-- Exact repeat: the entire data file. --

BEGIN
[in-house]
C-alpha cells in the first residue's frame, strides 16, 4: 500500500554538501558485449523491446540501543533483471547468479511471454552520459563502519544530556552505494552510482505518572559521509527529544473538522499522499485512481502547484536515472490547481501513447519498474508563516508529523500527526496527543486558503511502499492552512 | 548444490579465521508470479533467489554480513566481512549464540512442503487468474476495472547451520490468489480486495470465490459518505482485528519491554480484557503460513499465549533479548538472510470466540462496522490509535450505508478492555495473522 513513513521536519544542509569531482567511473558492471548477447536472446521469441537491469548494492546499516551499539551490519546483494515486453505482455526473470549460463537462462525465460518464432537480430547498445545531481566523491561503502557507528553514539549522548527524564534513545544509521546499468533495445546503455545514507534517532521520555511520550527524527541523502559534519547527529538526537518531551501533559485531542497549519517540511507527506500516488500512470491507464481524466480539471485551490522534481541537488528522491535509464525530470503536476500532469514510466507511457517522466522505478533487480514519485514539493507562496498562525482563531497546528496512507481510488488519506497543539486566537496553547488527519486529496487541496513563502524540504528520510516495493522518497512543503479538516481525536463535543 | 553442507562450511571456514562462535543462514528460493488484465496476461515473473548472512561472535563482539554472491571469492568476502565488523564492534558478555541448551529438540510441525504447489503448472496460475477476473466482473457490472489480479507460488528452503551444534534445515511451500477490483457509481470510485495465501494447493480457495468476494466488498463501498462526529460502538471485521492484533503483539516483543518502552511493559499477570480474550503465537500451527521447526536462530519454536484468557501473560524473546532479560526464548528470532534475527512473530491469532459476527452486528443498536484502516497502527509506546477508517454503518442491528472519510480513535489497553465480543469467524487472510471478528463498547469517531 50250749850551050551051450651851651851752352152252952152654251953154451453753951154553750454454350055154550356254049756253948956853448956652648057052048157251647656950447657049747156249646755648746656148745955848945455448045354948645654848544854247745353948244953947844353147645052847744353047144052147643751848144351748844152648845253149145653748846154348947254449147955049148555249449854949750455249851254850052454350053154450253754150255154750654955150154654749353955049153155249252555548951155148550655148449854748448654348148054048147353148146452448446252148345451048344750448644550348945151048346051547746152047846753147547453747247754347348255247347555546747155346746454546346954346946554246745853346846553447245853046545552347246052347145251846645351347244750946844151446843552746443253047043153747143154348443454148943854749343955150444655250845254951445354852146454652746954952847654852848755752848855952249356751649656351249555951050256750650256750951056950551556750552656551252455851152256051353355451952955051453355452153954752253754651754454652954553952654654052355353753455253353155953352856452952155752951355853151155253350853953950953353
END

[in-house]
C-alpha cells in the first residue's frame, strides 16, 4: 500500500554538501558485449523491446540501543533483471547468479511471454552520459563502519544530556552505494552510482505518572559521509527529544473538522499522499485512481502547484536515472490547481501513447519498474508563516508529523500527526496527543486558503511502499492552512 | 548444490579465521508470479533467489554480513566481512549464540512442503487468474476495472547451520490468489480486495470465490459518505482485528519491554480484557503460513499465549533479548538472510470466540462496522490509535450505508478492555495473522 513513513521536519544542509569531482567511473558492471548477447536472446521469441537491469548494492546499516551499539551490519546483494515486453505482455526473470549460463537462462525465460518464432537480430547498445545531481566523491561503502557507528553514539549522548527524564534513545544509521546499468533495445546503455545514507534517532521520555511520550527524527541523502559534519547527529538526537518531551501533559485531542497549519517540511507527506500516488500512470491507464481524466480539471485551490522534481541537488528522491535509464525530470503536476500532469514510466507511457517522466522505478533487480514519485514539493507562496498562525482563531497546528496512507481510488488519506497543539486566537496553547488527519486529496487541496513563502524540504528520510516495493522518497512543503479538516481525536463535543 | 553442507562450511571456514562462535543462514528460493488484465496476461515473473548472512561472535563482539554472491571469492568476502565488523564492534558478555541448551529438540510441525504447489503448472496460475477476473466482473457490472489480479507460488528452503551444534534445515511451500477490483457509481470510485495465501494447493480457495468476494466488498463501498462526529460502538471485521492484533503483539516483543518502552511493559499477570480474550503465537500451527521447526536462530519454536484468557501473560524473546532479560526464548528470532534475527512473530491469532459476527452486528443498536484502516497502527509506546477508517454503518442491528472519510480513535489497553465480543469467524487472510471478528463498547469517531 50250749850551050551051450651851651851752352152252952152654251953154451453753951154553750454454350055154550356254049756253948956853448956652648057052048157251647656950447657049747156249646755648746656148745955848945455448045354948645654848544854247745353948244953947844353147645052847744353047144052147643751848144351748844152648845253149145653748846154348947254449147955049148555249449854949750455249851254850052454350053154450253754150255154750654955150154654749353955049153155249252555548951155148550655148449854748448654348148054048147353148146452448446252148345451048344750448644550348945151048346051547746152047846753147547453747247754347348255247347555546747155346746454546346954346946554246745853346846553447245853046545552347246052347145251846645351347244750946844151446843552746443253047043153747143154348443454148943854749343955150444655250845254951445354852146454652746954952847654852848755752848855952249356751649656351249555951050256750650256750951056950551556750552656551252455851152256051353355451952955051453355452153954752253754651754454652954553952654654052355353753455253353155953352856452952155752951355853151155253350853953950953353